Raw yellowfin tuna kibbeh.
Raw yellowfin tuna kibbeh. Photo: Stephen McKenzie

56 Johnston Street Collingwood, Victoria 3066

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Remember when Middle Eastern was the ''it cuisine''? When the mere whisper of ''falafel'' set our hearts a'quivering, and ''chickpea'' inspired a deep yearning only hummus could satisfy?

Ah, the honeymoon period - such a glorious, exciting time of pomegranate-driven elation.

That was 10 years ago but, like all good relationships, while the frenzy might have abated, the thrill is still there. Now we expect something deeper, and Melbourne's Middle Eastern scene continues to deliver.

Bayte is a little nugget of Lebanese gold.
Bayte is a little nugget of Lebanese gold. Photo: Eddie Jim

Take one-year-old Bayte, a little nugget of Lebanese gold down the up-and-coming Hoddle Street end of Johnston Street. It's run by Julie Touma, who has Lebanese grandparents and Euro training, with stints at Centonove (Italian), Boire (French) and Ba Ba Lu Bar in Lorne (Spanish).

Since opening, she has been making the flatbread by hand, serving it to order hot and char-striped from the grill, but she has just scored a new dough maker to keep up with demand.

Touma makes the labna, too, a three-day process that involves boiling milk, adding yoghurt, wrapping it in a woollen blanket ''like a baby'', adding a bit of salt and letting it hang in the fridge.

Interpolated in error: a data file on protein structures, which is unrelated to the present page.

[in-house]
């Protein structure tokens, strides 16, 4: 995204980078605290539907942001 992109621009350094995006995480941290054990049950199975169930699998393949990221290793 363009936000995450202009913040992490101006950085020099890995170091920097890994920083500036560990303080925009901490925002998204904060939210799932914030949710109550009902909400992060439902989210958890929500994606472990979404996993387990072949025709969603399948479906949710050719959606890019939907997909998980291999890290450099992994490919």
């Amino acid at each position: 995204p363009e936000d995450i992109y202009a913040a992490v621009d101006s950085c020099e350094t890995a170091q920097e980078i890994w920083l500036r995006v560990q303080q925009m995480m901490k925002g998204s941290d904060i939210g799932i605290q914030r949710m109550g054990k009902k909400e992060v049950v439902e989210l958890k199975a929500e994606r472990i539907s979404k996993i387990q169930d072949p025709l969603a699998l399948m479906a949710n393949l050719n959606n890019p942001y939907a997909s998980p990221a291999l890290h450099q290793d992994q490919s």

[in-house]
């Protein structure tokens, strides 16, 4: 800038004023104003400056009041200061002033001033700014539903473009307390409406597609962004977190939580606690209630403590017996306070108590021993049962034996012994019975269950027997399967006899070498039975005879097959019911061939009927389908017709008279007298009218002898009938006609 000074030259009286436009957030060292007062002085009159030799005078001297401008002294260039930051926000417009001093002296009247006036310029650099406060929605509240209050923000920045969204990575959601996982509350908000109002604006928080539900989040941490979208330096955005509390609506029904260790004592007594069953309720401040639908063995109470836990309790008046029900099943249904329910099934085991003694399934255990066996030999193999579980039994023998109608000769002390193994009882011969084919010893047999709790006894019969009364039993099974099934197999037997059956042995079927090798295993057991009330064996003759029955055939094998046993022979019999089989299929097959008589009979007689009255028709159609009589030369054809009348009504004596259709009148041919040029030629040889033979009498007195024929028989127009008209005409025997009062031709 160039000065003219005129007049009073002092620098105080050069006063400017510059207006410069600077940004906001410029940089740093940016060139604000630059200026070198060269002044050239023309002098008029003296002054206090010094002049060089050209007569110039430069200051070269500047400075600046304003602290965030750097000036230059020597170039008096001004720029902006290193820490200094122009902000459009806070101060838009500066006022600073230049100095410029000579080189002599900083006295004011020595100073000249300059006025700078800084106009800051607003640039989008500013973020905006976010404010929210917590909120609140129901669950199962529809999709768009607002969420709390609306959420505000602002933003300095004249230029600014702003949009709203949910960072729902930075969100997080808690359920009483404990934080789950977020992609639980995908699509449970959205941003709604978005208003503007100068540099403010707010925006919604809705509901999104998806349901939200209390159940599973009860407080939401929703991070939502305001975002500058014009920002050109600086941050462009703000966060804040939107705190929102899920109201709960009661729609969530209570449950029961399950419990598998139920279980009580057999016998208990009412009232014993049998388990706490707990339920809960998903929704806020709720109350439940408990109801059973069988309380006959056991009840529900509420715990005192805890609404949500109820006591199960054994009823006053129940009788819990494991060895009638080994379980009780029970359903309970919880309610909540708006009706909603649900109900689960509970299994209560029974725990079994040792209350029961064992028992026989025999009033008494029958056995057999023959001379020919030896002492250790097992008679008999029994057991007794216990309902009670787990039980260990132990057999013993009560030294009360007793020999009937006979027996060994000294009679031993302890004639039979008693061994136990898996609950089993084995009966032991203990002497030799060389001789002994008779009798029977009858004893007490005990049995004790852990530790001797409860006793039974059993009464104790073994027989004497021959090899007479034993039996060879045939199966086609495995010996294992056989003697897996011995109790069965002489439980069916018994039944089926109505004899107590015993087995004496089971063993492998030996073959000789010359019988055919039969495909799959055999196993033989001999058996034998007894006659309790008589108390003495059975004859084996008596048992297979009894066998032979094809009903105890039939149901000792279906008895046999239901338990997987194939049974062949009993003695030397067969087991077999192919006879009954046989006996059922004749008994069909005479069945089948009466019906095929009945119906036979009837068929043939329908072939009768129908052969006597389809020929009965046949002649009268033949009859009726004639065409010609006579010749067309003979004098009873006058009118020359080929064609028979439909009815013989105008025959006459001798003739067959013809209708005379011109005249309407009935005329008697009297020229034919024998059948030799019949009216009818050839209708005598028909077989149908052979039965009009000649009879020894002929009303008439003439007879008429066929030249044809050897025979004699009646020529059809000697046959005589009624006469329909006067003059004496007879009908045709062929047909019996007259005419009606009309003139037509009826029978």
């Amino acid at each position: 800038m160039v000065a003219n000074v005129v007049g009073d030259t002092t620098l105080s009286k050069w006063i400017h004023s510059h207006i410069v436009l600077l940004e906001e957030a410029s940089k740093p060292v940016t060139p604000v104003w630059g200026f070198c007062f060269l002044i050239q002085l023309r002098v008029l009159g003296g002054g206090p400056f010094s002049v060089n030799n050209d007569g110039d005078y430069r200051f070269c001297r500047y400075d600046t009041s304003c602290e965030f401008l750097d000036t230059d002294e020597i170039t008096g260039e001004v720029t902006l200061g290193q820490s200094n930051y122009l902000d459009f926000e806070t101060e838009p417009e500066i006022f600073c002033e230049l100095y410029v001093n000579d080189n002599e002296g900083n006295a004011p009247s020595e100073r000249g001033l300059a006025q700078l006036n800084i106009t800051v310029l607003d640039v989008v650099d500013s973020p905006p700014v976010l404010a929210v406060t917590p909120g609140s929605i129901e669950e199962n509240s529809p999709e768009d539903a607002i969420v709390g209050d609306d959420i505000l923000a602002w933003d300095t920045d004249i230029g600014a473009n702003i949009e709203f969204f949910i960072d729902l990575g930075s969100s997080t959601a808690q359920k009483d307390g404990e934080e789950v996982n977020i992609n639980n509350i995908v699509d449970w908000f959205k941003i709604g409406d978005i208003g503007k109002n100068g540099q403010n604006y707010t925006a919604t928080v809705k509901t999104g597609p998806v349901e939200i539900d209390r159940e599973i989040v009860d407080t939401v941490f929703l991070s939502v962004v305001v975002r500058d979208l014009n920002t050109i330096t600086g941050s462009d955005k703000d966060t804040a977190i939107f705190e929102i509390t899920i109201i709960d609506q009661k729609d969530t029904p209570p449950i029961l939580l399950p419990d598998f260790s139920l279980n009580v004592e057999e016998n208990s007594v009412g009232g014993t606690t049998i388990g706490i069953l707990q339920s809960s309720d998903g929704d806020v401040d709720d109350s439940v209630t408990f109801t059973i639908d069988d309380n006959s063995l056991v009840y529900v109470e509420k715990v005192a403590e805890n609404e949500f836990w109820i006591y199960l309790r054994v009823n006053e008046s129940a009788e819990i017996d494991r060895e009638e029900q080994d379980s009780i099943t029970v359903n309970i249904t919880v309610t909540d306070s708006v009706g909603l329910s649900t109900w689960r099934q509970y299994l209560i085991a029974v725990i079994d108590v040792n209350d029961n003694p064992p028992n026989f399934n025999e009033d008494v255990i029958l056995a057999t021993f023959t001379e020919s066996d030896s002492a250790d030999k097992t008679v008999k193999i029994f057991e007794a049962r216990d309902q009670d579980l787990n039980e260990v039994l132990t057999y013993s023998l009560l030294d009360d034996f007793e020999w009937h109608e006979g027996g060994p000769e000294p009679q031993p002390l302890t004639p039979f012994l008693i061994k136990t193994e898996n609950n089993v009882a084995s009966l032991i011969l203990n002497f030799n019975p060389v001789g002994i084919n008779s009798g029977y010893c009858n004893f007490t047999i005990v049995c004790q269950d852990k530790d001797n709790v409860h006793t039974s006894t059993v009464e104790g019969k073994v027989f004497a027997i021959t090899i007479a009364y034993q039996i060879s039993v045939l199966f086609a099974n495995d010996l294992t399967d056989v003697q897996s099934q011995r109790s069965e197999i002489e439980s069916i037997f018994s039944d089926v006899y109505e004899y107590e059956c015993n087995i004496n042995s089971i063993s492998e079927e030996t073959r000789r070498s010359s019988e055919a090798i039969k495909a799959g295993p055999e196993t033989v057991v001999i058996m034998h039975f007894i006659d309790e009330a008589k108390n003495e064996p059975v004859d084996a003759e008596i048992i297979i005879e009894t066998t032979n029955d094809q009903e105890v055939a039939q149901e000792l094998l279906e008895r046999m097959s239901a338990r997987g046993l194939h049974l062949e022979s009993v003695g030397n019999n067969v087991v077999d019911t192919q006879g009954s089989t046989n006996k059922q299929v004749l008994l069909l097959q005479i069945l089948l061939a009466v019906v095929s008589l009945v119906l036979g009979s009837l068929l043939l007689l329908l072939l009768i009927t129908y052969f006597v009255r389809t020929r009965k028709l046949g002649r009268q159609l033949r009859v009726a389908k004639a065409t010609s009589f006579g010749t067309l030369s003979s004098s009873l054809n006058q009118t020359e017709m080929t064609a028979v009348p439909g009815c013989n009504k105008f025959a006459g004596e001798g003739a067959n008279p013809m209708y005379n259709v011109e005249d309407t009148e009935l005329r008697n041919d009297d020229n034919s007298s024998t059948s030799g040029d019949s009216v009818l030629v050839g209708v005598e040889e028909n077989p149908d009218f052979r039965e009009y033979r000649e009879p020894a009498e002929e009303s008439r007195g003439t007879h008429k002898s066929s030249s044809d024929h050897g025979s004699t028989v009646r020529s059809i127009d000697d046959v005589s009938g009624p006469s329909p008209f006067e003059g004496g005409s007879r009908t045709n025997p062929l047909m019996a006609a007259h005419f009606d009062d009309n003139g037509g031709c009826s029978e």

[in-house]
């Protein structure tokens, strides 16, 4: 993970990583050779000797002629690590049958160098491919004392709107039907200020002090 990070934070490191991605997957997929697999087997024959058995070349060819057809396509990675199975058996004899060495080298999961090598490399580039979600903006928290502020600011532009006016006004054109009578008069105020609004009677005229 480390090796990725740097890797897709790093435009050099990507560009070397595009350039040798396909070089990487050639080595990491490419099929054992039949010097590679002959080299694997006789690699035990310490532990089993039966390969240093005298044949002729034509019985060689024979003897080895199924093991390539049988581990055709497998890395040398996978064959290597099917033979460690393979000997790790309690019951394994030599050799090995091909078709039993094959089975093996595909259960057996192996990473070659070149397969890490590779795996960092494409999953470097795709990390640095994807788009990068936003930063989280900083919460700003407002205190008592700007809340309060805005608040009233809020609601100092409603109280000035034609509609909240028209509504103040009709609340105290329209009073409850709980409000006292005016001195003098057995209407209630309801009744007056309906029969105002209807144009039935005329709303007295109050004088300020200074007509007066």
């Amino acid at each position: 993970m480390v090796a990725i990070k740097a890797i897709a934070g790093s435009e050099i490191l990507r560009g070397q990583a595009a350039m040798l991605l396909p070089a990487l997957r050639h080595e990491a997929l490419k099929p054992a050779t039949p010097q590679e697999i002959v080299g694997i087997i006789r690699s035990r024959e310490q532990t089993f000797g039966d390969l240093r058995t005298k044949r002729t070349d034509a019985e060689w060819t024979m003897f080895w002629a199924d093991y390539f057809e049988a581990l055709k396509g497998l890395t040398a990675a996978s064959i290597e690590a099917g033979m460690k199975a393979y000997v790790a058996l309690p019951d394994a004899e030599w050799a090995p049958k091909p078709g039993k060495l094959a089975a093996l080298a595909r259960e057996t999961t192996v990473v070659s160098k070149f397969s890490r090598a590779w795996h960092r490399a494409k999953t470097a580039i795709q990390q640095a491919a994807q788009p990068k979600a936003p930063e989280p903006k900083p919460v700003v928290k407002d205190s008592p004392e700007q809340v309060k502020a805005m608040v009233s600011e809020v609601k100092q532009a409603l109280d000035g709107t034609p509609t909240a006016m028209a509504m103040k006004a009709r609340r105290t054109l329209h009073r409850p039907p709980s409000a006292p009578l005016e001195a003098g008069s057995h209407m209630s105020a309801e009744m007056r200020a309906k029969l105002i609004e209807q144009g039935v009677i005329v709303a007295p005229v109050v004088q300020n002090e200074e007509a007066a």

It's served as a generous smear with juicy kafta skewers made with minced lamb shoulder, heaps of mint and Touma's trademark, heavy-handed spicing. ''When I use an ingredient, you know that ingredient's there,'' she says, naming sumac, allspice and salt as her big three. Yellowfin tuna kibbeh is a signature, a modern play on the traditional lamb version. The fish is raw, spritzed with lemon, mixed with sumac, allspice and cumin, fresh mint, shallots, and burghul for texture. It's good - robust but balanced.

Baba ganoush is loaded with garlic and lemon, the eggplant cooked on the bare flame so it's nice and smoky.

Crisp filo pastry cigars are rich and intense, filled with molasses-laced lamb mince and pinenuts. Dunk some in the sticky, sweet-tart pomegranate molasses on the side.

Bayte's banquets are superb value, created for each table to suit price and diet. Mine - for nine people at $30 a head - was a huge multi-course spread, including dill-marinated olives; scrummy crisp-shelled falafel sauced with hummus; pastry cigars; gutsy, garlicky broad bean dip; lamb skewers; fresh, lively salads, including fattoush; and whole baby snapper, beautifully cooked, with tahini and walnuts.

Bayte is a little ripper and - good news - it will be opening nights next month. So, let's raise a glass of Arak, or mint tea, if you'd rather, to Middle Eastern cuisine. Now it's true love, and Bayte, you're part of that.

Do ... Check out the Lebanese weekend breakfasts
Don't ... Have time to eat in? Grab a wrap to go
Dish ... Raw yellowfin tuna kibbeh
Vibe ... "Bayte" is Arabic for "home", and so it is ...

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